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Sun Cheon Kwon

Sexist Marketing in the Classical Music Industry

Have you ever noticed the way sex appeal is used in the classical music

advertisements? The easiest way to see images of the musicians is on the jackets of CDs. If

people look at the male musicians’ advertisements including CDs, they will notice them as

musicians. However, if people see the female musicians on the CD covers and

advertisements, they will notice them as women. Female musicians have double product:

their music and themselves, but male musicians have just music. This phenomenon affects

female musicians negatively in different ways. Classical music industry has been using the

marketing strategy of selling music with sexism, like the pop music industry does, but it is

not easily noticeable because classical music is used as a symbol of pure.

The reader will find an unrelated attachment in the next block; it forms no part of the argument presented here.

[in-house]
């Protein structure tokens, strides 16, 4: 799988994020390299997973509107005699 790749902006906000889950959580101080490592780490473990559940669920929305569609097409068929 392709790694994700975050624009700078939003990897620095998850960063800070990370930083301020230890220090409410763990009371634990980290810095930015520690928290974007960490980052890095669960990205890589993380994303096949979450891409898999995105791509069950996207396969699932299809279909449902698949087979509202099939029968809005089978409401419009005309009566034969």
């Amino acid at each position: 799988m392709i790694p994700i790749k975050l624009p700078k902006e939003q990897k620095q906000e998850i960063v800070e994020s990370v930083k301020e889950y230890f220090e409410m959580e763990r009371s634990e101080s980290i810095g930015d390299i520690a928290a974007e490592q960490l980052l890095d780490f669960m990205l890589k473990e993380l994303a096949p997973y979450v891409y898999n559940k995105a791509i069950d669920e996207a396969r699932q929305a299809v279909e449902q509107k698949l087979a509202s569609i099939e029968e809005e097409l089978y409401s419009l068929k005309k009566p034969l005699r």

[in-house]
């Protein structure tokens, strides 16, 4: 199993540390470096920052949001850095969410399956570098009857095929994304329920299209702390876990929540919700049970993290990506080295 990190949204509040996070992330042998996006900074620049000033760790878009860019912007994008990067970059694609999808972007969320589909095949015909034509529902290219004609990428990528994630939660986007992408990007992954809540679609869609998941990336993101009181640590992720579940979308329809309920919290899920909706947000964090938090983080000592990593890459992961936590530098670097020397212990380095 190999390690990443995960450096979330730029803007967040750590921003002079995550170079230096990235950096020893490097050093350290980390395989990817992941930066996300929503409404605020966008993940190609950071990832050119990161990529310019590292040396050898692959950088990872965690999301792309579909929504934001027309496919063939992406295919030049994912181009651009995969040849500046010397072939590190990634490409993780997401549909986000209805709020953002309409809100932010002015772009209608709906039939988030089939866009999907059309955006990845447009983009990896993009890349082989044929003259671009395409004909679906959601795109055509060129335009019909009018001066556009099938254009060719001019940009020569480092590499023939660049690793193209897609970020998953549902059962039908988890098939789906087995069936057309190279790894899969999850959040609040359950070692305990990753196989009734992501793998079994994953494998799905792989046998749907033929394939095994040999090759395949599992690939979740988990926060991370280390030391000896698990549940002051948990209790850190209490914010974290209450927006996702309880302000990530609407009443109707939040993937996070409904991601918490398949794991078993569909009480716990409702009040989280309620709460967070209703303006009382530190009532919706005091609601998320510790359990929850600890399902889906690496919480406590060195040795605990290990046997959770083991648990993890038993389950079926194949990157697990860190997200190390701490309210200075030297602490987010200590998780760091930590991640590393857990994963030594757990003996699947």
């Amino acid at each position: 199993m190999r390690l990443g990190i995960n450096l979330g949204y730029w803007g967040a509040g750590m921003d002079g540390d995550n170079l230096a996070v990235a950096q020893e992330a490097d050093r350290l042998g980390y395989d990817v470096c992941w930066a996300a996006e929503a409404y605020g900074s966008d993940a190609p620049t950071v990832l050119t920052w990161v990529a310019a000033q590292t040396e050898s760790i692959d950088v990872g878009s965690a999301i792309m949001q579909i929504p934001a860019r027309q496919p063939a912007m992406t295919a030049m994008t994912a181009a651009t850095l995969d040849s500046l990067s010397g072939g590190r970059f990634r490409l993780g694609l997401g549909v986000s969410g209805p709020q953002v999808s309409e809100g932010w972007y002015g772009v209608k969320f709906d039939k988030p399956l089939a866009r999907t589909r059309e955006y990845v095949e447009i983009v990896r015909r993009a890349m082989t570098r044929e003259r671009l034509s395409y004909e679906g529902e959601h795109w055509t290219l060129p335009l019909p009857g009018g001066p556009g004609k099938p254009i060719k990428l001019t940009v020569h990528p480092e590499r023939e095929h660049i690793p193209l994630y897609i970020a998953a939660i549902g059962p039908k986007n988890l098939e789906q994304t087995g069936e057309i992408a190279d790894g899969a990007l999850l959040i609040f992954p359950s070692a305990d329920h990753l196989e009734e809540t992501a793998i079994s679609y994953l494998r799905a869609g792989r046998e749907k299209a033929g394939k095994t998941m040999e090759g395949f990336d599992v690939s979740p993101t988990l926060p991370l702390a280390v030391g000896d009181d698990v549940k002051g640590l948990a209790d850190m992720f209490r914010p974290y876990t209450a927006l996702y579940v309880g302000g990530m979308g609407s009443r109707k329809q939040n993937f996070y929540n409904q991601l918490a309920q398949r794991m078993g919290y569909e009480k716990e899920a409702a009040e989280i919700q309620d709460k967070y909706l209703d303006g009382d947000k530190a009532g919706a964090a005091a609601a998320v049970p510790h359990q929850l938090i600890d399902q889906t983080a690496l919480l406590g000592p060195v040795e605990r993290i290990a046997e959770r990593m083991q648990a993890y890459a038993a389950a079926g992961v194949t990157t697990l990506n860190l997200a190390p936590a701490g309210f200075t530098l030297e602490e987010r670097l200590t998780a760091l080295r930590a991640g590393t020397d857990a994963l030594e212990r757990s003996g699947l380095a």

In Classical music industry, record companies are using two different marketing

strategies when they promote female musicians and male musicians. They show male

musicians are marketed as musicians but female musicians are marketed as attractive women.

Typical images of male musicians show them as actively playing or conducting music.

The images of female musicians show them not playing but presenting the

instrument, or holding it as decoration. They are usually wearing lots of make-up and form-
fitting and revealing dresses. The pictures of female musicians emphasize their appearance

rather than focusing on their music. The camera lenses focus on female musicians’ faces if

they have attractive or pretty features. If they have great shape of body, female musicians’